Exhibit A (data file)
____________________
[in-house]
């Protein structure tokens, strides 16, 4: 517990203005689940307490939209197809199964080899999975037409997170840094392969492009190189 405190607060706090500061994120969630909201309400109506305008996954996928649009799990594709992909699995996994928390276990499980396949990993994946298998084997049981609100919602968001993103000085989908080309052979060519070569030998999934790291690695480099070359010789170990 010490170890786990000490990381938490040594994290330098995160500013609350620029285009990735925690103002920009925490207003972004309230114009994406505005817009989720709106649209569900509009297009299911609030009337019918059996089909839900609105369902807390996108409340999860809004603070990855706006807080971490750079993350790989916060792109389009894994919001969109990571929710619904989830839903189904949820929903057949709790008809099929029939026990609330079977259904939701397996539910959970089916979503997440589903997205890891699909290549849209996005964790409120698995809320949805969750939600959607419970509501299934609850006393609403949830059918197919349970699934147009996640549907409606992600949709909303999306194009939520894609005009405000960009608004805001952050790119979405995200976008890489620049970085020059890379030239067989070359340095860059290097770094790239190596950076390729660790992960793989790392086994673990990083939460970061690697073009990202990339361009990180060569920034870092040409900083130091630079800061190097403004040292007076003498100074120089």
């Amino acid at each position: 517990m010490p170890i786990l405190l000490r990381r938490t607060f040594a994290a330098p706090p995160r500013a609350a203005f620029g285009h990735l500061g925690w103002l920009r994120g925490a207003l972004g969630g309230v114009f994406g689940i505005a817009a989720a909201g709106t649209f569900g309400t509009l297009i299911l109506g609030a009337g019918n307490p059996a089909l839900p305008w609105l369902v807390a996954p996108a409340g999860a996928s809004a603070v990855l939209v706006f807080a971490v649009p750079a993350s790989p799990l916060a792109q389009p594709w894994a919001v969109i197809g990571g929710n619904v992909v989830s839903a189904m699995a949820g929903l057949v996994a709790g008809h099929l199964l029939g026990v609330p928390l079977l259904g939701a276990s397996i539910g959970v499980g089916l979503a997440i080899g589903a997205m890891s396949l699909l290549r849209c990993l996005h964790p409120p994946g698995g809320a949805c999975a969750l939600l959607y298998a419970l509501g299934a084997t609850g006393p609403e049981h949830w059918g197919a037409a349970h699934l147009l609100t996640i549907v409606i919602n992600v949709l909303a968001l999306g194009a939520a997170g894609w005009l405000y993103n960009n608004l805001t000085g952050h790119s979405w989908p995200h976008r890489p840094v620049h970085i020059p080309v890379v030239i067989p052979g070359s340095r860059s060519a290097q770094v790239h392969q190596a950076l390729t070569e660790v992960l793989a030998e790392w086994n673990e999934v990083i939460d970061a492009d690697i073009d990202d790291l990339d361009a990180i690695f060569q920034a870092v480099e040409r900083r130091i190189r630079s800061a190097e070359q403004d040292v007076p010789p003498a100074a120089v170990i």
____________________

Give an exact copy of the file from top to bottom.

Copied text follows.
[in-house]
């Protein structure tokens, strides 16, 4: 517990203005689940307490939209197809199964080899999975037409997170840094392969492009190189 405190607060706090500061994120969630909201309400109506305008996954996928649009799990594709992909699995996994928390276990499980396949990993994946298998084997049981609100919602968001993103000085989908080309052979060519070569030998999934790291690695480099070359010789170990 010490170890786990000490990381938490040594994290330098995160500013609350620029285009990735925690103002920009925490207003972004309230114009994406505005817009989720709106649209569900509009297009299911609030009337019918059996089909839900609105369902807390996108409340999860809004603070990855706006807080971490750079993350790989916060792109389009894994919001969109990571929710619904989830839903189904949820929903057949709790008809099929029939026990609330079977259904939701397996539910959970089916979503997440589903997205890891699909290549849209996005964790409120698995809320949805969750939600959607419970509501299934609850006393609403949830059918197919349970699934147009996640549907409606992600949709909303999306194009939520894609005009405000960009608004805001952050790119979405995200976008890489620049970085020059890379030239067989070359340095860059290097770094790239190596950076390729660790992960793989790392086994673990990083939460970061690697073009990202990339361009990180060569920034870092040409900083130091630079800061190097403004040292007076003498100074120089």
């Amino acid at each position: 517990m010490p170890i786990l405190l000490r990381r938490t607060f040594a994290a330098p706090p995160r500013a609350a203005f620029g285009h990735l500061g925690w103002l920009r994120g925490a207003l972004g969630g309230v114009f994406g689940i505005a817009a989720a909201g709106t649209f569900g309400t509009l297009i299911l109506g609030a009337g019918n307490p059996a089909l839900p305008w609105l369902v807390a996954p996108a409340g999860a996928s809004a603070v990855l939209v706006f807080a971490v649009p750079a993350s790989p799990l916060a792109q389009p594709w894994a919001v969109i197809g990571g929710n619904v992909v989830s839903a189904m699995a949820g929903l057949v996994a709790g008809h099929l199964l029939g026990v609330p928390l079977l259904g939701a276990s397996i539910g959970v499980g089916l979503a997440i080899g589903a997205m890891s396949l699909l290549r849209c990993l996005h964790p409120p994946g698995g809320a949805c999975a969750l939600l959607y298998a419970l509501g299934a084997t609850g006393p609403e049981h949830w059918g197919a037409a349970h699934l147009l609100t996640i549907v409606i919602n992600v949709l909303a968001l999306g194009a939520a997170g894609w005009l405000y993103n960009n608004l805001t000085g952050h790119s979405w989908p995200h976008r890489p840094v620049h970085i020059p080309v890379v030239i067989p052979g070359s340095r860059s060519a290097q770094v790239h392969q190596a950076l390729t070569e660790v992960l793989a030998e790392w086994n673990e999934v990083i939460d970061a492009d690697i073009d990202d790291l990339d361009a990180i690695f060569q920034a870092v480099e040409r900083r130091i190189r630079s800061a190097e070359q403004d040292v007076p010789p003498a100074a120089v170990i």